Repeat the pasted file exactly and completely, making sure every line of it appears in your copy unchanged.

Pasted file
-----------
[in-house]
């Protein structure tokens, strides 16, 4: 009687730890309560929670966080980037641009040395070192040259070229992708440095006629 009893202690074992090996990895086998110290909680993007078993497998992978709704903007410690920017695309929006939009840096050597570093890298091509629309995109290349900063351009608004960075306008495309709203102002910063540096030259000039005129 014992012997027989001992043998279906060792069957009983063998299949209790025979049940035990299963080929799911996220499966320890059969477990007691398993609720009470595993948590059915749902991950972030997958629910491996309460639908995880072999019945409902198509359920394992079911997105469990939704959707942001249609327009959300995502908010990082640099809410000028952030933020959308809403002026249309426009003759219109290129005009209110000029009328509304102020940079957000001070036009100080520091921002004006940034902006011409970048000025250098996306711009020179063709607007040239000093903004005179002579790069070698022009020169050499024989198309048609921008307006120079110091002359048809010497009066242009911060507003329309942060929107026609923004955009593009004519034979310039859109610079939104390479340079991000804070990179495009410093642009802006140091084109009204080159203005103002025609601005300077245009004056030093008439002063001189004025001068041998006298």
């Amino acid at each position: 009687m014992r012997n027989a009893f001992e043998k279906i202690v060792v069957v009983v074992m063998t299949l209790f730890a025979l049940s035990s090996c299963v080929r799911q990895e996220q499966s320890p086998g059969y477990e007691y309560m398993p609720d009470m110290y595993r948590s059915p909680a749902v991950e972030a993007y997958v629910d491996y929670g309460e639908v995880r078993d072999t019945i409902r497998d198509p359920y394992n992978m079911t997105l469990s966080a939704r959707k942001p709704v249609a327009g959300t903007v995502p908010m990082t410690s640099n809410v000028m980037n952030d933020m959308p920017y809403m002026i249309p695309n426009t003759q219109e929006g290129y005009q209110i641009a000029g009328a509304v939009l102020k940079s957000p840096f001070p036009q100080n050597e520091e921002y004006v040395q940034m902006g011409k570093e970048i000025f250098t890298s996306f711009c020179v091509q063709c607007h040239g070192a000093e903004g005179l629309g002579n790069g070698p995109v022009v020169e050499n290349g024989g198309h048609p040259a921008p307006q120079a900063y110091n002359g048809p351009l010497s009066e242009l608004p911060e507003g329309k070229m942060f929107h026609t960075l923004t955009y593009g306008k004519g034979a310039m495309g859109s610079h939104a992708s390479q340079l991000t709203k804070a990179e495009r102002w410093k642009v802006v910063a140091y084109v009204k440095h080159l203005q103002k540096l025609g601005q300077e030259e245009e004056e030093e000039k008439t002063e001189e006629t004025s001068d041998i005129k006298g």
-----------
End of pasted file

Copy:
[in-house]
């Protein structure tokens, strides 16, 4: 009687730890309560929670966080980037641009040395070192040259070229992708440095006629 009893202690074992090996990895086998110290909680993007078993497998992978709704903007410690920017695309929006939009840096050597570093890298091509629309995109290349900063351009608004960075306008495309709203102002910063540096030259000039005129 014992012997027989001992043998279906060792069957009983063998299949209790025979049940035990299963080929799911996220499966320890059969477990007691398993609720009470595993948590059915749902991950972030997958629910491996309460639908995880072999019945409902198509359920394992079911997105469990939704959707942001249609327009959300995502908010990082640099809410000028952030933020959308809403002026249309426009003759219109290129005009209110000029009328509304102020940079957000001070036009100080520091921002004006940034902006011409970048000025250098996306711009020179063709607007040239000093903004005179002579790069070698022009020169050499024989198309048609921008307006120079110091002359048809010497009066242009911060507003329309942060929107026609923004955009593009004519034979310039859109610079939104390479340079991000804070990179495009410093642009802006140091084109009204080159203005103002025609601005300077245009004056030093008439002063001189004025001068041998006298």
């Amino acid at each position: 009687m014992r012997n027989a009893f001992e043998k279906i202690v060792v069957v009983v074992m063998t299949l209790f730890a025979l049940s035990s090996c299963v080929r799911q990895e996220q499966s320890p086998g059969y477990e007691y309560m398993p609720d009470m110290y595993r948590s059915p909680a749902v991950e972030a993007y997958v629910d491996y929670g309460e639908v995880r078993d072999t019945i409902r497998d198509p359920y394992n992978m079911t997105l469990s966080a939704r959707k942001p709704v249609a327009g959300t903007v995502p908010m990082t410690s640099n809410v000028m980037n952030d933020m959308p920017y809403m002026i249309p695309n426009t003759q219109e929006g290129y005009q209110i641009a000029g009328a509304v939009l102020k940079s957000p840096f001070p036009q100080n050597e520091e921002y004006v040395q940034m902006g011409k570093e970048i000025f250098t890298s996306f711009c020179v091509q063709c607007h040239g070192a000093e903004g005179l629309g002579n790069g070698p995109v022009v020169e050499n290349g024989g198309h048609p040259a921008p307006q120079a900063y110091n002359g048809p351009l010497s009066e242009l608004p911060e507003g329309k070229m942060f929107h026609t960075l923004t955009y593009g306008k004519g034979a310039m495309g859109s610079h939104a992708s390479q340079l991000t709203k804070a990179e495009r102002w410093k642009v802006v910063a140091y084109v009204k440095h080159l203005q103002k540096l025609g601005q300077e030259e245009e004056e030093e000039k008439t002063e001189e006629t004025s001068d041998i005129k006298g």